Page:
How to Find Seed Money for a New Nonprofit Agency
Some foundations specialize in nonprofit seed funding for new projects and new organizations. A seed proposal has two key ingredients: careful assessment of the problem to be addressed and special qualifications its founders bring to its creation. Here’s a quick outline of a proposal for a new endeavor:
Background information introduces the people who are creating the organization, their vision, how they identified the idea, and steps they’ve taken to realize their vision.
The problem statement thoughtfully presents what the founders have observed and learned about the needs to be addressed.
Although the goals may be lofty, stated objectives and outcomes should be reasonable considering the developing state of the organization.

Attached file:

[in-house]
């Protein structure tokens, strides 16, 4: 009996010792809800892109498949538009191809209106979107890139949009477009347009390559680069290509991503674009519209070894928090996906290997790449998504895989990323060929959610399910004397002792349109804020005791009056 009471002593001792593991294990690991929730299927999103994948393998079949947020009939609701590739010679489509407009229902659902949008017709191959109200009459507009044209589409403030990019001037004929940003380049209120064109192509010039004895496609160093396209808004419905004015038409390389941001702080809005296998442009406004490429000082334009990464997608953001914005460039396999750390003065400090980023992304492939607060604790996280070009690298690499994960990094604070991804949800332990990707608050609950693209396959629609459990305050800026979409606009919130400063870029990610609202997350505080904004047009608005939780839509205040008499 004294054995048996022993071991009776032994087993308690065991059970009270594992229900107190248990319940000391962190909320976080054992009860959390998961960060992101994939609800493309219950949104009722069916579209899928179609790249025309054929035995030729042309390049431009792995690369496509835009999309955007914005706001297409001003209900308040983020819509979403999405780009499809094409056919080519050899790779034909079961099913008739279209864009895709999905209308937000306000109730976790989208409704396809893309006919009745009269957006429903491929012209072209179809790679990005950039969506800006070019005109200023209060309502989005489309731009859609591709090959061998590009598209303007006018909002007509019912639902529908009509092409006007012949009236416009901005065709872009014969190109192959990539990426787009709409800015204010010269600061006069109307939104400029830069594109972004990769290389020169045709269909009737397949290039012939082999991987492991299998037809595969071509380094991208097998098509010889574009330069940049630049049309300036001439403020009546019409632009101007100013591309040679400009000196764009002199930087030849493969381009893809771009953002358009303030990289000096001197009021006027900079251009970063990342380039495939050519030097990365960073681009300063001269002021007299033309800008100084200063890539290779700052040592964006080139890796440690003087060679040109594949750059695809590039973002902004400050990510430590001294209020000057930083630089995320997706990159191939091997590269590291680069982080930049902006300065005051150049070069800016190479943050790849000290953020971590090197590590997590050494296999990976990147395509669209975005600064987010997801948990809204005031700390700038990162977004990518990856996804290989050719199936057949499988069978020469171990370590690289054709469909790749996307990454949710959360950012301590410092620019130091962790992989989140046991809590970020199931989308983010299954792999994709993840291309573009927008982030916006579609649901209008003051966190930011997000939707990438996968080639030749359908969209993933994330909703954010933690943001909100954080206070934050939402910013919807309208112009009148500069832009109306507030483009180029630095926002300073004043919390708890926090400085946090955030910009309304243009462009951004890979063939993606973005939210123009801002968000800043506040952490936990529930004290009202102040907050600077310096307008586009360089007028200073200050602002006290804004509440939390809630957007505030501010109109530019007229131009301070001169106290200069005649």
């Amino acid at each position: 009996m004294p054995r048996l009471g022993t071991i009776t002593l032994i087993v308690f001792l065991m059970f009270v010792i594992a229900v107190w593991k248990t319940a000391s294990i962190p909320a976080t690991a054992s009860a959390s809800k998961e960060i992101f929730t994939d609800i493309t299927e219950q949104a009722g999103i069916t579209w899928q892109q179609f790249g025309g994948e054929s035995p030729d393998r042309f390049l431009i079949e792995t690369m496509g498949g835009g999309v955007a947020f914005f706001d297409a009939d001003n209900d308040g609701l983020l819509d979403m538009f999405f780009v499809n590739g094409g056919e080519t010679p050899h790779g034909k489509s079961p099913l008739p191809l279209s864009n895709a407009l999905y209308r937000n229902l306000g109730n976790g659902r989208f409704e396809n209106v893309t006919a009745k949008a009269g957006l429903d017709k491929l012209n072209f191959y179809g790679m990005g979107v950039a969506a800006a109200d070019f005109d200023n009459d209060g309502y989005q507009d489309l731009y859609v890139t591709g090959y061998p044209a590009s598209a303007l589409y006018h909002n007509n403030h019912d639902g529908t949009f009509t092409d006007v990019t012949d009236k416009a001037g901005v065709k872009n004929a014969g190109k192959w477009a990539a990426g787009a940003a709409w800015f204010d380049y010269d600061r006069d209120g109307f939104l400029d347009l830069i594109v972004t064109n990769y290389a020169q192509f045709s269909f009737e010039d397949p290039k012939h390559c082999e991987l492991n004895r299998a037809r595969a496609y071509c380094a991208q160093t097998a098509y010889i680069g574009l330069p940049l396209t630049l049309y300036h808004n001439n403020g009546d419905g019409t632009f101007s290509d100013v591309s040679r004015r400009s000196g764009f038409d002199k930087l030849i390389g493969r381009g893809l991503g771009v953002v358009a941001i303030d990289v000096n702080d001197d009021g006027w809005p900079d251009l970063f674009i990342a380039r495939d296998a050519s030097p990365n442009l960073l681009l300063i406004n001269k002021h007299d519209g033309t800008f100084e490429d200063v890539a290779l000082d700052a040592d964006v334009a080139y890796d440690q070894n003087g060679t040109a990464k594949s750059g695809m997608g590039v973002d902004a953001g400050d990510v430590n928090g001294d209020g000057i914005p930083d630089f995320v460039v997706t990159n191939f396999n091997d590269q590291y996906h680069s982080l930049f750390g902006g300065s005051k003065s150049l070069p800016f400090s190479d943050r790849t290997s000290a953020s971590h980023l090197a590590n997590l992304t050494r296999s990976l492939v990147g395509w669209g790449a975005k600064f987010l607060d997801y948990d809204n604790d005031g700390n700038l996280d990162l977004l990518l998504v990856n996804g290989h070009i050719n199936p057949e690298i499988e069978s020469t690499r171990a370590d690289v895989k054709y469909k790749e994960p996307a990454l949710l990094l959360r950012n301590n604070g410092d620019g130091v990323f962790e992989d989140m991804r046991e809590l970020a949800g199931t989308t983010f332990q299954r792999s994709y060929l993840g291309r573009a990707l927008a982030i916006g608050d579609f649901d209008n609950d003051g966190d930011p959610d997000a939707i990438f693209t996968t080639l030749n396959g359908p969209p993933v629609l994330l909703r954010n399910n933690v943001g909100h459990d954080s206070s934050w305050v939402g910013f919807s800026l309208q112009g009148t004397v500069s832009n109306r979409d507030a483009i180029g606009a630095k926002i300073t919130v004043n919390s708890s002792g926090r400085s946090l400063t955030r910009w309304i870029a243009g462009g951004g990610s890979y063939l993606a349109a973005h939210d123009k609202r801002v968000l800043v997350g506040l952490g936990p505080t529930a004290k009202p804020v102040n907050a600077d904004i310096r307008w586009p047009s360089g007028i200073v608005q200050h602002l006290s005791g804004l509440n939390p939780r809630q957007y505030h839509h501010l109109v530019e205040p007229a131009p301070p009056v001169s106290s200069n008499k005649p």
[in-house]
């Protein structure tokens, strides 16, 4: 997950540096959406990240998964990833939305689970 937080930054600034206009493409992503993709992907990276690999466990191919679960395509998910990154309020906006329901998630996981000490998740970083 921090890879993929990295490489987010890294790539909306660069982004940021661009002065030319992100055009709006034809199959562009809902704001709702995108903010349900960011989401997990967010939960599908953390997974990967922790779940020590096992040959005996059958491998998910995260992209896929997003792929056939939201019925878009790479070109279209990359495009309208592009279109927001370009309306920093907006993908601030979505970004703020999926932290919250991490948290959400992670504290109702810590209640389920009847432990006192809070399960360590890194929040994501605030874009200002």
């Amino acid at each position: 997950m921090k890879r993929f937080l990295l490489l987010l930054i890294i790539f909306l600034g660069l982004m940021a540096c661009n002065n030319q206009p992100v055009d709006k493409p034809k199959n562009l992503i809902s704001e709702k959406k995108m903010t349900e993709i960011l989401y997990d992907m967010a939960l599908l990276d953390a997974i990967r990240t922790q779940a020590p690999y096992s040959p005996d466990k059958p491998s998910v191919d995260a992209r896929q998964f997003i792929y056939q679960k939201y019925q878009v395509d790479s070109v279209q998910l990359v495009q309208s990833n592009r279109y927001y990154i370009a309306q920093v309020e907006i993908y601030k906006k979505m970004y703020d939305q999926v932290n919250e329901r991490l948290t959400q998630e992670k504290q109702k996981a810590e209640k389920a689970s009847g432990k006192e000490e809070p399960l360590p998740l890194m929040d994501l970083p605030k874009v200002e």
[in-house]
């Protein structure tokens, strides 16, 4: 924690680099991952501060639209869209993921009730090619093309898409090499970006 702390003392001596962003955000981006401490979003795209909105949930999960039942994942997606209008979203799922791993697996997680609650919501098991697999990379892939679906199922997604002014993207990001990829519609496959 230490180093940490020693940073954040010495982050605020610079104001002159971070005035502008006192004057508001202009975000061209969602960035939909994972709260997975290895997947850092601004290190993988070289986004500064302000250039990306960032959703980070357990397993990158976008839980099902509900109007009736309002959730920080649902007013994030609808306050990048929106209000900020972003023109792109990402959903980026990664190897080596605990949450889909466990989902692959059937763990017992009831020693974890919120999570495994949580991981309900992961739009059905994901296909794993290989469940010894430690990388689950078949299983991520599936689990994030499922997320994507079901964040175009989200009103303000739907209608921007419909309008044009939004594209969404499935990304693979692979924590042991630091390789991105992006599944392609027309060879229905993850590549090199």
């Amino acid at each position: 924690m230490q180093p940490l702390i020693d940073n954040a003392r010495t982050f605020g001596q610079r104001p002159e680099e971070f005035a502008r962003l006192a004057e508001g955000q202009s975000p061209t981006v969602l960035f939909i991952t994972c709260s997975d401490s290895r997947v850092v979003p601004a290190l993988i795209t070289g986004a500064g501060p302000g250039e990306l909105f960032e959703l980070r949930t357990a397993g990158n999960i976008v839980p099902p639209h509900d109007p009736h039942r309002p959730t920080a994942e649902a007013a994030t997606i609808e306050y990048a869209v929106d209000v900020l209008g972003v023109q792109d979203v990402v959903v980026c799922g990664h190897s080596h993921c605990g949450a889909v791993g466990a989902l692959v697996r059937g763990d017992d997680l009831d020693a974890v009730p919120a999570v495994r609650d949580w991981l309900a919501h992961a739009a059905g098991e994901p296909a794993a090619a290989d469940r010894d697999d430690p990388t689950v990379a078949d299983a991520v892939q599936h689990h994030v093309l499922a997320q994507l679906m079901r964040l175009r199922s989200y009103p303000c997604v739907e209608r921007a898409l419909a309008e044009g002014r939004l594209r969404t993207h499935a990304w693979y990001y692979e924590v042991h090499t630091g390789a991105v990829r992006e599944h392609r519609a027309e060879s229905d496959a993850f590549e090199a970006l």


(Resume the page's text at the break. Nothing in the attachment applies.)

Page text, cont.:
Methods present plans for the first year or two of activities. They include discussion of how the organization will be structured and how services will be offered.
Evaluation plans may go easy during the organization’s initial phases. Founders may be testing basic ideas for their feasibility and efficiency for a year or two before studying a program in depth.
The budget is likely to be the entire organizational budget. Some seed grant funders are willing to cover such start-up costs as equipment purchases or deposits for renting an office.
The sustainability section should outline basic plans for supporting the nonprofit in the future (unless it addresses a discrete problem that may be solved within a few years).
The foundation may be willing to support a feasibility study that tests the viability of the seed project — how distinctive it is and who its likeliest sources of support might be.